Basescu’s official US visit takes bilateral relationship into new stage

Newsroom 19/09/2011 | 11:01

The Romanian President, Traian Basescu, met last week with his US counterpart Barack Obama in the White House’s Oval Office. The high-level meeting lasted about 25 minutes and was part of a one-day meeting involving a Romanian delegation that flew to Washington in an effort to consolidate the traditional ties between the two countries.

Other local participants in this state visit included the heads of intelligence services SIE (Foreign Intelligence Service) and SRI (Romanian Intelligence Service), the national defense minister Gabriel Oprea and presidential counselor Iulian Fota, together with foreign affairs minister Teodor Baconschi and the US Ambassador in Romania Mark Gitenstein. During the work visit, each member of the delegation had talks with his American counterpart.

Teodor Baconschi and Hillary Clinton, heads of Romanian and US diplomacy, signed an agreement on the deployment of the US ballistic missile defense system in Romania.
The official document was finalized after eight bilateral meetings. It states that 26 ground rocket interceptors will be hosted in Deveselu Airbase, Olt County, with deployment expected to occur in 2015.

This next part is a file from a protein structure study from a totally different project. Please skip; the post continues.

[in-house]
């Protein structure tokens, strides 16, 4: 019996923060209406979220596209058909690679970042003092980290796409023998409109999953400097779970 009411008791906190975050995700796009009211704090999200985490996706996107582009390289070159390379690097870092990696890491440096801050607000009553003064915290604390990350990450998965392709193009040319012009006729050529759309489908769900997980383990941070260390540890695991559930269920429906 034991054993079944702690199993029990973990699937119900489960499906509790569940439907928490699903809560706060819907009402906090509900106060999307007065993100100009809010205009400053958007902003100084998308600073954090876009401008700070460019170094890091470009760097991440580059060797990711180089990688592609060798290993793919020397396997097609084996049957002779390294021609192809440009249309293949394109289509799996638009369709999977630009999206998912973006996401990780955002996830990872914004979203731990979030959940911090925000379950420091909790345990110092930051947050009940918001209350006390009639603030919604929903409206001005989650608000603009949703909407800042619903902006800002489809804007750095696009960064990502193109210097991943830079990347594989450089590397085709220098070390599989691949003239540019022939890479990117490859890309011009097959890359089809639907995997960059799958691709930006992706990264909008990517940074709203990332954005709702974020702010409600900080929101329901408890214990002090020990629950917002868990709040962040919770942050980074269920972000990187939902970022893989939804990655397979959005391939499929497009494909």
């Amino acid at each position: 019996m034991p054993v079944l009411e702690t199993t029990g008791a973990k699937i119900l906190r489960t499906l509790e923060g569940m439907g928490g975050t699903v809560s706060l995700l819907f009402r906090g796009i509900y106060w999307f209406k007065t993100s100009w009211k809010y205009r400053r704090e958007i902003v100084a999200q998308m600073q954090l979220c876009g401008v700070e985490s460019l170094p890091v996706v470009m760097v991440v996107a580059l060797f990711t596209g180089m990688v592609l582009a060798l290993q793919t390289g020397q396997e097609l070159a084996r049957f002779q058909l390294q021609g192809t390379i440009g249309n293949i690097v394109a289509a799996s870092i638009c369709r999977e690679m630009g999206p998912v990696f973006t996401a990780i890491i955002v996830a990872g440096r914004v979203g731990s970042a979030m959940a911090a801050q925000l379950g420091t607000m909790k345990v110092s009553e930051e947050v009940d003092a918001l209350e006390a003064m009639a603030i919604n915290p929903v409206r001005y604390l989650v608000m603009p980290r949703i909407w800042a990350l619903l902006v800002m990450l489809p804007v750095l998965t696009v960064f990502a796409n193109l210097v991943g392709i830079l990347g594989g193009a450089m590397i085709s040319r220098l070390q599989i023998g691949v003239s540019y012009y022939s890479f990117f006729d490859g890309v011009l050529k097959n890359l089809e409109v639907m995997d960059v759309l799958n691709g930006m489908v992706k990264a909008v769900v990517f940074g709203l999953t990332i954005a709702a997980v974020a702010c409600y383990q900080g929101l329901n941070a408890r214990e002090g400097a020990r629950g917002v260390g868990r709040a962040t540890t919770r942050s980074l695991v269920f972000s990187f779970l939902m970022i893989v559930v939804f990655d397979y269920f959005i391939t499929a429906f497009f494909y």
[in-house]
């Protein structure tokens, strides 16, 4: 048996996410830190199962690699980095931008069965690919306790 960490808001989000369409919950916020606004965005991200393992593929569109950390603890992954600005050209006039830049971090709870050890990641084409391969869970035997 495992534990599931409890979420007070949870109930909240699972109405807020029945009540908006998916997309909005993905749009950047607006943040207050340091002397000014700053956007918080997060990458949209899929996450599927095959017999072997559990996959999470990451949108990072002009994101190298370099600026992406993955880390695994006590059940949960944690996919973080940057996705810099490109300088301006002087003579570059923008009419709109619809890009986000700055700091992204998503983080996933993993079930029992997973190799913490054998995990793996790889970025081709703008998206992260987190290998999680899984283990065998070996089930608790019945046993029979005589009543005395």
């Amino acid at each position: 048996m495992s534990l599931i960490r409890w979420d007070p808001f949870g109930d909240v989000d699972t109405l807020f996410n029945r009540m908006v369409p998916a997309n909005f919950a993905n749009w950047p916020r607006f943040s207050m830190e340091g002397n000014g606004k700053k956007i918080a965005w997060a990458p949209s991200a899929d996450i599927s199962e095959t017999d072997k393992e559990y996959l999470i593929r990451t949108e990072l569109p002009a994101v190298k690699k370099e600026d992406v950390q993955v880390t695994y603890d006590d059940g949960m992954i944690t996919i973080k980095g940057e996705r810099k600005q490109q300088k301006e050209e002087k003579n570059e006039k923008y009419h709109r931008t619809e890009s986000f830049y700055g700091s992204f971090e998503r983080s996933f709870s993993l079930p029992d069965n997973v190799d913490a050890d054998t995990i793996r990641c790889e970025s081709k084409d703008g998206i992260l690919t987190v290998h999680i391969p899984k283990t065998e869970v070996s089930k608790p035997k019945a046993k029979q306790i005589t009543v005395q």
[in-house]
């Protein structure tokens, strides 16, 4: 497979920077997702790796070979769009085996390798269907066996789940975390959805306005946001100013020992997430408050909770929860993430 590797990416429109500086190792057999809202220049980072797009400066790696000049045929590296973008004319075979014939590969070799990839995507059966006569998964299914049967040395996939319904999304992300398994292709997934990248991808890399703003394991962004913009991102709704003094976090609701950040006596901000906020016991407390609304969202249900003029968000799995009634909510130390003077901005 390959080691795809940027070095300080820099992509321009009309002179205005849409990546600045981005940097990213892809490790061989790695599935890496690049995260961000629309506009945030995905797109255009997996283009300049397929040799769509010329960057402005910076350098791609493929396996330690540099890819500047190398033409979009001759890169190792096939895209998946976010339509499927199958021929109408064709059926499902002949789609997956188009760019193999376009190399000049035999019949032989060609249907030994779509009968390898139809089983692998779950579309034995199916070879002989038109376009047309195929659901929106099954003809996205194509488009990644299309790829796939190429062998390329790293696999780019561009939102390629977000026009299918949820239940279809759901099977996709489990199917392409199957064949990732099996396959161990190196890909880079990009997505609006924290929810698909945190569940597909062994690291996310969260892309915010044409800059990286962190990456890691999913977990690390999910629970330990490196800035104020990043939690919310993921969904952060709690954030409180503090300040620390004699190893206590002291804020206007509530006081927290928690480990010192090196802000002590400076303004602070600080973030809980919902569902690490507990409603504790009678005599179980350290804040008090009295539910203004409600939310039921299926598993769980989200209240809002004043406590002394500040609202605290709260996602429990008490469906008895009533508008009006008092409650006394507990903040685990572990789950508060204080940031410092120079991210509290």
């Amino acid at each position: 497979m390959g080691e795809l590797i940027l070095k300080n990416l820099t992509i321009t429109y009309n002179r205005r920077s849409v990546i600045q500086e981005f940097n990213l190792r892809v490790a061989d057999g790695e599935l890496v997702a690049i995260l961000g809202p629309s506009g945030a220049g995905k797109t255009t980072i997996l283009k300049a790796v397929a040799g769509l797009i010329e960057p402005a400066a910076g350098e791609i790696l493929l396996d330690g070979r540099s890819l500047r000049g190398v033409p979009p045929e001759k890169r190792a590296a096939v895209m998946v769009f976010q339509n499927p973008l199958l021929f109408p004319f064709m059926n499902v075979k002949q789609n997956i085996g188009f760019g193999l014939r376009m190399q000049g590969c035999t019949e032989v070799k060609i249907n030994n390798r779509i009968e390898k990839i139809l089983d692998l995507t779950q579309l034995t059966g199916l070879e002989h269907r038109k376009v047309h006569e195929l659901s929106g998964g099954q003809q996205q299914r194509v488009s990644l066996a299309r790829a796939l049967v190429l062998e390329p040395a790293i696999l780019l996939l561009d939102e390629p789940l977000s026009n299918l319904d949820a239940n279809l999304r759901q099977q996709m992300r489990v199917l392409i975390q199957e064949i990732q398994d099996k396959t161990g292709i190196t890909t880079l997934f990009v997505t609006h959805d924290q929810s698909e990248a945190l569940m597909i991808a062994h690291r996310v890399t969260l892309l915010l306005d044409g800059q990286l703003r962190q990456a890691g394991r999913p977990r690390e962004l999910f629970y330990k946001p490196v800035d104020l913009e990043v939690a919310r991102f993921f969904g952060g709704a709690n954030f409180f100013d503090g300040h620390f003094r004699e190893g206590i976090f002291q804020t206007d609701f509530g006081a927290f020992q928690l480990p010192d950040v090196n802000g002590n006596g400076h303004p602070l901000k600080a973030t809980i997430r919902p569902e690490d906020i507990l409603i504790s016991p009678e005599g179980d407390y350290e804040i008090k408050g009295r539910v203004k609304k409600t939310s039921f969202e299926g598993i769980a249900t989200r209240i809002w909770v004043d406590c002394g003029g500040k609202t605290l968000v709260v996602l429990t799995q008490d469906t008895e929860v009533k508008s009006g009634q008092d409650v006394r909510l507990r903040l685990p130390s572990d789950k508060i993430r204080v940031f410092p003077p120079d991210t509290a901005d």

Basescu said at the end of the official visit that once put into practice, this agreement will see Romania achieve the highest level of security in its history.

Basescu also signed with Obama and Vice President Joe Biden a joint declaration on strategic partnership for the 21st century between the United States of America and Romania.
The areas where the US and Romania should strengthen their cooperation include the military, politics, security and the economy.

President Obama has endorsed legislation to reform the Visa Waiver Program, allowing Romanians to travel to the United States for tourism or business for up to 90 days without a visa. According to the agreed partnership, Romania will have to enhance its counter-terrorism cooperation with the United States in order to qualify.
Other areas where contacts between the two nations should be facilitated include trade and investment, education, and science and technology.

The two countries will also collaborate in the energy sector, on the development of smart grids and alternative energy sources and transport routes such as the Southern Corridor, it was said during the official visit.

Romania will continue its efforts to liberalize its energy market to attract new investments and will also research unconventional sources of energy, including shale gas.
Chevron, an American energy company with extensive experience in shale gas projects, has already concessioned four blocks in Romania, covering 2.1 million acres, in Barlad and the Dobrogea region, which contain significant deposits of shale gas. Exploitation works in these areas may commence after prior agreement from the Romanian government is secured.

A foreign investment made by IBM, an American multinational technology and consulting firm, was also confirmed during talks between Baconschi and Clinton.
The company will create a new unit in Romania, expected to create 3,000 jobs.

Ovidiu Posirca

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